There are 70 teams that made it to 35 college bowl games this year, but none is more intriguing than Louisville and at the center of it all is Charlie Strong.
The Cardinals' 53-year-old coach is not a household name in the college game yet, but he soon will be. And don't be surprised if the NFL comes calling someday.
The mystery to me is what took so long.
Strong's reputation as a defensive coach, recruiter, strategist, and mentor was established as he worked for Steve Spurrier and Urban Meyer among others. He coached everywhere from Florida to Texas A-M to Southern Illinois to Mississippi to Notre Dame to South Carolina and back to Florida.
Yet even after his Gators defense shutdown Ohio State (2006) and Oklahoma (2008) in BCS championship games Strong, the first black coordinator in the Southeastern Conference, was passed over for numerous head coaching vacancies.
There was talk that his interracial marriage didn't sit well with the good-old-boy boosters and administrators.
That changed in 2010 when Louisville athletics director Tom Jurich decided to give him the opportunity.
"It was baffling to me that for 20-something years he could be passed over," Jurich said, prior to the Russell Athletic Bowl in Orlando last week.
When Louisville routed Miami, 36-9, it marked the second time in two years that the Cardinals had beaten a Florida team in a bowl game. Last January, Louisville upset third ranked Gators, 33-23, in the Sugar Bowl.
What is so ironic about this is that Strong has out-recruited the Hurricanes and Gators in South Florida, an area with a wealth of talented high school players. The plum, of course, was quarterback Teddy Bridgewater, now projected as a first-round NFL draft pick.
Bridgewater was just one of 23 South Floridians on the Louisville team that went 12-1 this season.
With that kind of recruiting, it is no surprise that last year Tennessee and a couple of other colleges tried to lure Strong away from Louisville.
Strong admitted to SI.com that the fact that the Cardinals are moving to the Atlantic Coast Conference next year was instrumental in keeping him in Kentucky.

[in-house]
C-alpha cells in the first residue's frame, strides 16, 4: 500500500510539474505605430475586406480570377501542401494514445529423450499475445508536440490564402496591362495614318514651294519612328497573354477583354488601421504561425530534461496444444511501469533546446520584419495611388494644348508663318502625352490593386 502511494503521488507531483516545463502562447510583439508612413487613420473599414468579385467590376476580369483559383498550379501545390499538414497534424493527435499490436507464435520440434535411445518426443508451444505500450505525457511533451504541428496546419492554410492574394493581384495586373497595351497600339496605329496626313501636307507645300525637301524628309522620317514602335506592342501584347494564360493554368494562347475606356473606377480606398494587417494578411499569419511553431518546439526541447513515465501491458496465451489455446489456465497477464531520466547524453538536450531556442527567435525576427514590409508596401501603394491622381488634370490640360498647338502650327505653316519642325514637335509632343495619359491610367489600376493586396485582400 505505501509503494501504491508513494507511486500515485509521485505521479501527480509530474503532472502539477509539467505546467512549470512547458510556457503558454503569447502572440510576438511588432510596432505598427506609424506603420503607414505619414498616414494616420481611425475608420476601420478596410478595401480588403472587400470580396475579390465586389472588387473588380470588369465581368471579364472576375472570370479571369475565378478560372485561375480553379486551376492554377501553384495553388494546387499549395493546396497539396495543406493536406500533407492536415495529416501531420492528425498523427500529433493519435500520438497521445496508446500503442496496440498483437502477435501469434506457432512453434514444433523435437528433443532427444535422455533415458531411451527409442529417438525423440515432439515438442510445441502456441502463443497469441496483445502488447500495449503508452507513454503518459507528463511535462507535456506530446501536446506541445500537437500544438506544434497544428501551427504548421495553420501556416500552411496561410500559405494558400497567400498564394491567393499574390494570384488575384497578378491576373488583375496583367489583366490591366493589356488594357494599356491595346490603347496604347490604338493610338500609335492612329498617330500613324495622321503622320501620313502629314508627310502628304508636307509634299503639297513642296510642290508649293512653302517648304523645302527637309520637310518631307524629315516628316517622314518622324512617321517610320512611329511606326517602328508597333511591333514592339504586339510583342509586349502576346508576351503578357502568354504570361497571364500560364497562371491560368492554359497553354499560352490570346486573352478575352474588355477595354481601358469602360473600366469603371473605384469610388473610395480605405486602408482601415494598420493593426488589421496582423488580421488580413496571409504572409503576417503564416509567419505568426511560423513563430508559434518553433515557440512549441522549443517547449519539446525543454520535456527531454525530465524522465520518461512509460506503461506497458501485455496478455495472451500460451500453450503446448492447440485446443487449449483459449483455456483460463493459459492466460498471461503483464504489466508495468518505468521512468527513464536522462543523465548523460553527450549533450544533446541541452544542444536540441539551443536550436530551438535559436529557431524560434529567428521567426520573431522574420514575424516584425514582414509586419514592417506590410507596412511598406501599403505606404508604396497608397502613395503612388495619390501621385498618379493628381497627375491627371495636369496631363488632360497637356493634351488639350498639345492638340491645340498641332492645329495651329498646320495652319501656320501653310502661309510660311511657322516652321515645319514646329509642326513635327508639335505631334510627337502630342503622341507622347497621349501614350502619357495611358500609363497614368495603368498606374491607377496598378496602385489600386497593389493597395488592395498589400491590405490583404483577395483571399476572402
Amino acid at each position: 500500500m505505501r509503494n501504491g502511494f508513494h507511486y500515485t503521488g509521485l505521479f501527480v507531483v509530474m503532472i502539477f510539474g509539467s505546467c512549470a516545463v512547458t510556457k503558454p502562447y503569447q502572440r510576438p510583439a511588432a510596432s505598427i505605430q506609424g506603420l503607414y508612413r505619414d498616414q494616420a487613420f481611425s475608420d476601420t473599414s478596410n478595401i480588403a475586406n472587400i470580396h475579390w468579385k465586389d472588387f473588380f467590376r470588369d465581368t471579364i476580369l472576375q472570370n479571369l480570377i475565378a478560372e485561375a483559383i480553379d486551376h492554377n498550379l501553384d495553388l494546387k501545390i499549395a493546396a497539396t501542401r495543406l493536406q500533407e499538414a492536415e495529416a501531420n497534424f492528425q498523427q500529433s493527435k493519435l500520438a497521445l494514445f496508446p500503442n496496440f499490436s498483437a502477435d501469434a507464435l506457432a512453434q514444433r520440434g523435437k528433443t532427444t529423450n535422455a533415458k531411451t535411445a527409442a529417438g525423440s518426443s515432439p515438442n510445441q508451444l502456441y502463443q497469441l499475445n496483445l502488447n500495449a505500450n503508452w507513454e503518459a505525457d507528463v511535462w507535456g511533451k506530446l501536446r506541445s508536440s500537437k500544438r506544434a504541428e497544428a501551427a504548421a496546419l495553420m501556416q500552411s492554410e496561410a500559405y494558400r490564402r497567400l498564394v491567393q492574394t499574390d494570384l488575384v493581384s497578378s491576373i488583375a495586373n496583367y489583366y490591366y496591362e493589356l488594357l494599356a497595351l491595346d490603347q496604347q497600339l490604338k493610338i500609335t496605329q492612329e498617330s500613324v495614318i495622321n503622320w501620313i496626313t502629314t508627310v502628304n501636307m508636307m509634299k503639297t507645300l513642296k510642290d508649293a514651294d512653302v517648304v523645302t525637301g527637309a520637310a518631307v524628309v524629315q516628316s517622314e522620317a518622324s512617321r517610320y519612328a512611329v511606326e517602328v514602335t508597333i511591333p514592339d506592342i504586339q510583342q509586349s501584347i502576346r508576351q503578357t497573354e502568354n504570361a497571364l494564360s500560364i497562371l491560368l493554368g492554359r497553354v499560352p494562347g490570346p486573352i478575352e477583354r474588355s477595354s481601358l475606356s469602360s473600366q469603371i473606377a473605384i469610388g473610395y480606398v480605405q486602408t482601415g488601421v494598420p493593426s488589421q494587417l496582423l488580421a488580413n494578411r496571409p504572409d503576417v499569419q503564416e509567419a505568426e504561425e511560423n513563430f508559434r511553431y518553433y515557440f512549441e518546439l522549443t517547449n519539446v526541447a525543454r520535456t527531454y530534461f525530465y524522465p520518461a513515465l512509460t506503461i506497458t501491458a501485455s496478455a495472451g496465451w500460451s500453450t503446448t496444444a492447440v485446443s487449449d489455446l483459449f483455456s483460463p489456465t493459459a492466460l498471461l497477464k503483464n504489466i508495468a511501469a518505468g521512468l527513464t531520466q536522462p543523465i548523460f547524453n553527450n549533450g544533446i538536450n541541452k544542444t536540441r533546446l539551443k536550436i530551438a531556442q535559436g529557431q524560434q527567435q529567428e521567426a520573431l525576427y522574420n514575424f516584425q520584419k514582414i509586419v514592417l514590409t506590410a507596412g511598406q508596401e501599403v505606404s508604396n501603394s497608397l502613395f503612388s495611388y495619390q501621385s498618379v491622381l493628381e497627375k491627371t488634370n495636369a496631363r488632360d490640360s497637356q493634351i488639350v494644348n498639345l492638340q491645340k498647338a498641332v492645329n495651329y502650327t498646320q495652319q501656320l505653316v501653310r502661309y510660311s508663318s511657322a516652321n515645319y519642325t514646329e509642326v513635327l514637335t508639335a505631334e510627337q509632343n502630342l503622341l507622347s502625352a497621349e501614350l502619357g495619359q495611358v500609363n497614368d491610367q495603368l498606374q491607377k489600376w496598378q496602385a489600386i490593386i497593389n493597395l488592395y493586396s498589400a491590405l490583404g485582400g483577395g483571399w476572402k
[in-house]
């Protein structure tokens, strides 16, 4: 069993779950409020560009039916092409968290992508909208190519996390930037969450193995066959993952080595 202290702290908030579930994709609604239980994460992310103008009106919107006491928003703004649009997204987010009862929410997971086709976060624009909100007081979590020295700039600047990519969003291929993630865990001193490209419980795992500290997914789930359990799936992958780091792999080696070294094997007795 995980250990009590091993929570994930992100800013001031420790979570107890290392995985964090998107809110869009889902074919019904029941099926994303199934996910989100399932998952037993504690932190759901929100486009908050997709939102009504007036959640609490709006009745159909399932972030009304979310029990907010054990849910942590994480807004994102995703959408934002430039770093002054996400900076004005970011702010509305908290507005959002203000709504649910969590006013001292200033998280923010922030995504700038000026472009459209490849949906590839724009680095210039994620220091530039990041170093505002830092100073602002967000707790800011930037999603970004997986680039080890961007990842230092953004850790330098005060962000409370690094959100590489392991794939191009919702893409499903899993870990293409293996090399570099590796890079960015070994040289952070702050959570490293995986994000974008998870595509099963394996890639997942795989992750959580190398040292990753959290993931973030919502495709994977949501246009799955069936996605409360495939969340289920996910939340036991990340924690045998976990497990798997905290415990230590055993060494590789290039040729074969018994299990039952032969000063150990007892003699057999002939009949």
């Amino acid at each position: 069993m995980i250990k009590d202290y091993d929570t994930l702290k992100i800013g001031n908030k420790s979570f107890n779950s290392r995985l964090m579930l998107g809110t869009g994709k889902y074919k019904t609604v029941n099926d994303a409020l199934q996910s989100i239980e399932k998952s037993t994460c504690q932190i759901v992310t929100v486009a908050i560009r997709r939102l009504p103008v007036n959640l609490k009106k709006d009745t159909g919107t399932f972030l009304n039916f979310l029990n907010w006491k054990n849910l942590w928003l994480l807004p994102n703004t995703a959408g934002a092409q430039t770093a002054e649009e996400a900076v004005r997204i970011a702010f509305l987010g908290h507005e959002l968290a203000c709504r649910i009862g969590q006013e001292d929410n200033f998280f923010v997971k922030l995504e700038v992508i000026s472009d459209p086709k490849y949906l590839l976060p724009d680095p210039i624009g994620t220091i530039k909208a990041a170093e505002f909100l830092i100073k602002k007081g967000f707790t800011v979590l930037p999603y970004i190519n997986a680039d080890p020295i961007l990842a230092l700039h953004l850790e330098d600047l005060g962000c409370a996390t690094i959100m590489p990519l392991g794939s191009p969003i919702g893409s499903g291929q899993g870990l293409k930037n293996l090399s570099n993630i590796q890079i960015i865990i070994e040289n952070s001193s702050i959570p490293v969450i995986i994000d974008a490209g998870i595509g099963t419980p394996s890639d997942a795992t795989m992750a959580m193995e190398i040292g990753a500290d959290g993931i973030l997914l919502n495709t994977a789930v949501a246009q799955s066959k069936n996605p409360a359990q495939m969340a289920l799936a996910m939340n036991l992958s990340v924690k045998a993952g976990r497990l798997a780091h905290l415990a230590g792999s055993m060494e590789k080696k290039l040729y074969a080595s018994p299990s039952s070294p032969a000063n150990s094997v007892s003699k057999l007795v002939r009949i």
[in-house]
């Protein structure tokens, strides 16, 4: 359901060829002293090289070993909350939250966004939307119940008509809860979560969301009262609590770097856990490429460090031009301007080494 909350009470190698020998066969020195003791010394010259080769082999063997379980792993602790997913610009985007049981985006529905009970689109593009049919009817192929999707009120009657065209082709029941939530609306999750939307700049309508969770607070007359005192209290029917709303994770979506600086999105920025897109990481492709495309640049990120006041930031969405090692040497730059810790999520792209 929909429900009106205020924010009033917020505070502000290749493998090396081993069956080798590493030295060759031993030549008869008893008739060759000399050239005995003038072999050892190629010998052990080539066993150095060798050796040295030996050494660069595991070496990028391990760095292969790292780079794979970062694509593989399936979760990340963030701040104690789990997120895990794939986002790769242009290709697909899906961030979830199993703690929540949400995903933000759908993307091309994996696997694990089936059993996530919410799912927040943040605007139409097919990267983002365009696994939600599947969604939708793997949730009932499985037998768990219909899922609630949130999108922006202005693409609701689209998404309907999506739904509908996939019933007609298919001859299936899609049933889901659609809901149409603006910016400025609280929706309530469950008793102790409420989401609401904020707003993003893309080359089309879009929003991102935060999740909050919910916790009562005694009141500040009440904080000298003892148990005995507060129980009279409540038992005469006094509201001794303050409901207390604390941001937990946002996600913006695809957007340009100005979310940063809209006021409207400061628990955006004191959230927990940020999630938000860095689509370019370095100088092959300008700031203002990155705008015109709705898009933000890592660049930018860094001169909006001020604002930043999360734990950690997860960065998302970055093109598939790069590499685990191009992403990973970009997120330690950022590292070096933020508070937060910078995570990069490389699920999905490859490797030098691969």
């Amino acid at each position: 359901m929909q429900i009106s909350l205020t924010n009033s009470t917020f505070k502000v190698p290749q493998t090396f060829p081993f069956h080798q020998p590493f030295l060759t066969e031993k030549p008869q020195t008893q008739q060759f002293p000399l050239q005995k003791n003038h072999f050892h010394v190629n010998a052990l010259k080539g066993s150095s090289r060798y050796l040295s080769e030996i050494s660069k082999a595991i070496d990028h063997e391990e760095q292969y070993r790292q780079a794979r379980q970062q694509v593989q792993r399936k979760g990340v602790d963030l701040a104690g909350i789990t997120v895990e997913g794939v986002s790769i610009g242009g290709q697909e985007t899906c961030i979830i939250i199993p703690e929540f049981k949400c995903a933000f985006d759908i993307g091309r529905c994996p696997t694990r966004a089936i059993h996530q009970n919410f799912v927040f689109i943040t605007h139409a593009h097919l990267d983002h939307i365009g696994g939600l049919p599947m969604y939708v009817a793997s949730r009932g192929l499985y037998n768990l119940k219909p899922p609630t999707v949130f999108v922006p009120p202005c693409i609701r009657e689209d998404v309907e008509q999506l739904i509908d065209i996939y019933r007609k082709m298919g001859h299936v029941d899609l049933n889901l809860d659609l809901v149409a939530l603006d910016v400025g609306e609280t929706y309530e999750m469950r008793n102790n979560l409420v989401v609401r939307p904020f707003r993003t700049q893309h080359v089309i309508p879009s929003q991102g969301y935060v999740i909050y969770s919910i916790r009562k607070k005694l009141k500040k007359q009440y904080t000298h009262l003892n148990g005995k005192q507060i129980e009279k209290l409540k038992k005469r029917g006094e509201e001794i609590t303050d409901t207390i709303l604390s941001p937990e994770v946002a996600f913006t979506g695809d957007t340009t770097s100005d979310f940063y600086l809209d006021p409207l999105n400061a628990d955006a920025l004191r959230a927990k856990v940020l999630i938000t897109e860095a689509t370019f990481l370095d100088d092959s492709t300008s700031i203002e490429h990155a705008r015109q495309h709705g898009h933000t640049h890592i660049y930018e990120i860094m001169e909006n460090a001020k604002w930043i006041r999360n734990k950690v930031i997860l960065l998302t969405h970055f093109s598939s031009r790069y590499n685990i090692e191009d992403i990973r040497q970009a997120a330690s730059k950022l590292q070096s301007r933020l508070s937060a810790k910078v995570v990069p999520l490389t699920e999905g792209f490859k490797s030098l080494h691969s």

Of course, it probably didn't hurt when Jurich made Strong one of the 10 highest paid college coaches at $3.7 million a year. And he also boosted the salaries of the top assistant coaches.
"We're going to do everything within our power to keep them," Jurich said. "I was prepared to match anyone. Probably the only people I can't compete with are the NFL."
If a Sports Illustrated report is true, Jurich may be tested very soon by Texas, which is looking to replace Mack Brown as head coach. SI claims that Longhorns AD Steve Patterson met with Strong at an undisclosed location on Tuesday to discuss one of the top jobs in college football.
However, Strong is heavily committed to Jurich, the man who finally gave him his chance to be a head coach.
"It's all about, is your AD or your university providing you with every resource possible to be successful?" Strong said last month. "Tom Jurich will."
A relatively weak regular season schedule and an upset loss to Central Florida, 38-35, kept Louisville from being ranked higher in the polls in 2013.
Moving into the ACC next fall will take care of the schedule part.
The question will be: Now that they've handled Florida and Miami, can the Cardinals compete with the reigning giant of the Sunshine State--Florida State?
In the end, the answer may lie deep in the heart of Texas.